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Could a gluten free diet be beneficial for professional cyclists?

In 2010, the Garmin professional cycling team moved to a gluten free diet before the Tour de France, on the advice of Garmin’s exercise physiologist. Leading riders reported improved digestion, better sleep and stronger recovery.

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So could a gluten free diet be beneficial for professional cyclists? Certainly cyclists perceive that gluten triggers inflammation, and 70% of cyclists report they suffer from digestive symptoms.

Is gluten to blame?

Professional cyclists burn a colossal number of calories, around 8,000 a day during an endurance race like the Tour de France. A great deal of those calories come from carbohydrates like pasta and rice, and the sugars in these foods may be partly to blame, as they are poorly digested, causing bloating and diarrhoea. Intense exercise may also be to blame, as it directs blood flow from the gut and into the muscles.

However, with 1 in 100 people suffering from coeliac disease, and a further 10% of the population estimated to have ‘non-coeliac gluten sensitivity’, could going gluten free deliver performance gains?

Gluten free and high performance cycling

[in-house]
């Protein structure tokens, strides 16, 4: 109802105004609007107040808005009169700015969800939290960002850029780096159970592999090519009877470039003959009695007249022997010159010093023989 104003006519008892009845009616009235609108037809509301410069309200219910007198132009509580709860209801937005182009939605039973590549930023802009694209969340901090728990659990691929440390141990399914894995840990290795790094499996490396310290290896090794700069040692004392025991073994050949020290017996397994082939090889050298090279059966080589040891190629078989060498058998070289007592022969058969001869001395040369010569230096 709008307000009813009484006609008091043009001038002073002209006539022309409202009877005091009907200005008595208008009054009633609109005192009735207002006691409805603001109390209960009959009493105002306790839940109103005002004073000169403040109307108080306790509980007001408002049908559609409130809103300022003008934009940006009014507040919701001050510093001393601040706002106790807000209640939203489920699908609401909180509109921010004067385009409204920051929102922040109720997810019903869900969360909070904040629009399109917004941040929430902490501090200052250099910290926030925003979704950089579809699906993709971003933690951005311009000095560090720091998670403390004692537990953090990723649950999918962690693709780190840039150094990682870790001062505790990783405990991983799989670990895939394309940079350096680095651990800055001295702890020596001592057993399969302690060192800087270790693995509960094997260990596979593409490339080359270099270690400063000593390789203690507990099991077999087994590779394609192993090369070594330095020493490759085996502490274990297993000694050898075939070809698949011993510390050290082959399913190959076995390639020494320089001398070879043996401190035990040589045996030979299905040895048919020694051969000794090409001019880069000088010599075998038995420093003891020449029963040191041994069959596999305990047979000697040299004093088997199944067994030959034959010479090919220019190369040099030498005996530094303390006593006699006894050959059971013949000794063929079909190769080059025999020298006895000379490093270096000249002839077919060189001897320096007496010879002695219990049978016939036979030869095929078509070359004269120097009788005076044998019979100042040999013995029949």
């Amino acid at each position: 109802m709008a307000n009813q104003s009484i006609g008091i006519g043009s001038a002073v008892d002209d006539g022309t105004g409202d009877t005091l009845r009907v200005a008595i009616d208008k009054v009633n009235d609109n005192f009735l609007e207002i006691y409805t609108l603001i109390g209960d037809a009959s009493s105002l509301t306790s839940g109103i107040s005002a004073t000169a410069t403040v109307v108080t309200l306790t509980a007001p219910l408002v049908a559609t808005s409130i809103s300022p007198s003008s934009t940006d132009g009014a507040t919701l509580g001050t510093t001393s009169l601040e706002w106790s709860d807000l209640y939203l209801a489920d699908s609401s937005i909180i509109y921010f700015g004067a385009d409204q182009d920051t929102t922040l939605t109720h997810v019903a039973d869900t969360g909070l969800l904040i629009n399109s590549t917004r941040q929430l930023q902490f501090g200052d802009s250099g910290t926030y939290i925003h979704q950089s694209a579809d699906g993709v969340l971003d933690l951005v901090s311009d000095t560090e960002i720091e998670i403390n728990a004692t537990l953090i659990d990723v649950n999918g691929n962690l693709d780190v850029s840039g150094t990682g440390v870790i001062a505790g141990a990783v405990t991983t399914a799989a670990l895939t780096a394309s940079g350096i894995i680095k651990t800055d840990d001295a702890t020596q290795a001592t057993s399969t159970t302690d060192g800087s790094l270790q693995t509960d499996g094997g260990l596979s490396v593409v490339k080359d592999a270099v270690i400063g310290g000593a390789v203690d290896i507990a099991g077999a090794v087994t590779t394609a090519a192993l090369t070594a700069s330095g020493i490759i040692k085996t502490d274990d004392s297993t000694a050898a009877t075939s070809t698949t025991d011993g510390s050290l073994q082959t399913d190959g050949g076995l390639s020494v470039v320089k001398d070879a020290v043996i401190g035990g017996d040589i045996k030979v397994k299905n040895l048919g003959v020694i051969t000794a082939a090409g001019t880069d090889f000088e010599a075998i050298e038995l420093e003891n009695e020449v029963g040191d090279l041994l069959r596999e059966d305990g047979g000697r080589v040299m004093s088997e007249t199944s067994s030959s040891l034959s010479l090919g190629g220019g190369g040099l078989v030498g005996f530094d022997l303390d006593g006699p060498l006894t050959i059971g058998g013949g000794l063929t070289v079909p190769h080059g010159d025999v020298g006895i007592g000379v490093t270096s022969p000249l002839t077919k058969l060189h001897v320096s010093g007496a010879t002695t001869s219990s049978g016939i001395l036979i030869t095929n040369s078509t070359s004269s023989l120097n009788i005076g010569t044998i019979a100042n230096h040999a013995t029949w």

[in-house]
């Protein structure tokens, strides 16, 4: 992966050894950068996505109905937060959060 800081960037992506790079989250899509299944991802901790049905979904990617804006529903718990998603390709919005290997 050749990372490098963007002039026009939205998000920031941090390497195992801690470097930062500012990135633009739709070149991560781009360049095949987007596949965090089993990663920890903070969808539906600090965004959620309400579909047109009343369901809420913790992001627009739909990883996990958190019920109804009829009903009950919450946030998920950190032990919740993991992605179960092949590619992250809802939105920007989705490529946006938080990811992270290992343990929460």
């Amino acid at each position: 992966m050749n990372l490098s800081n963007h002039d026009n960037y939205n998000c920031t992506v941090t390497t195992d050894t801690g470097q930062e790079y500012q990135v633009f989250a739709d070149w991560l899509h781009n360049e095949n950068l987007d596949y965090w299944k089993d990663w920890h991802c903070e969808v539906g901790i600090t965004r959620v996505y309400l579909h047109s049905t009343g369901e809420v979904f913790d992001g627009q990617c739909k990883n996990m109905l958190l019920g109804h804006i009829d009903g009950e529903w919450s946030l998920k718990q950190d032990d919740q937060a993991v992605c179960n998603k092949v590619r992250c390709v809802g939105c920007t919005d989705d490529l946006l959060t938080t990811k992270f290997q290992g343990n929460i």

The University of Colorado tested how a gluten free diet affected a group of non-coeliac professional cyclists. These cyclists had no previous history of irritable bowel conditions.

The cyclists ate either gluten free or gluten diets for 7 days, then swapped diets for another 7 days – with gluten free snacks supplementing gluten free meals. Researchers monitored performance, inflammation and digestion markers and found no significant difference between the 2 groups.

So what are the benefits?

Although the study was conclusive regarding performance enhancement, eliminating gluten completely is essential if you have been diagnosed with coeliac disease, and is beneficial if you have a gluten sensitivity.

If you decide to try a gluten free diet, and base it around plenty of wholegrains, leafy green vegetables and unprocessed foods, then you’ll enjoy the benefits of eating healthily. There are also plenty of gluten free alternatives to the snacks all cyclists need mid-ride – just try online http://gofitnesslifestyle.com/what-are-the-best-gluten-free-snacks-for-health/.

You will need to build in those carbohydrates that fuel your performance, so focus on grains like quinoa, rice, corn oats and pulses and substitute your wheat based breakfast cereal with porridge and rice cereals.

With the enduring popularity of gluten free, it seems that for now at least, pasta’s days may be numbered.

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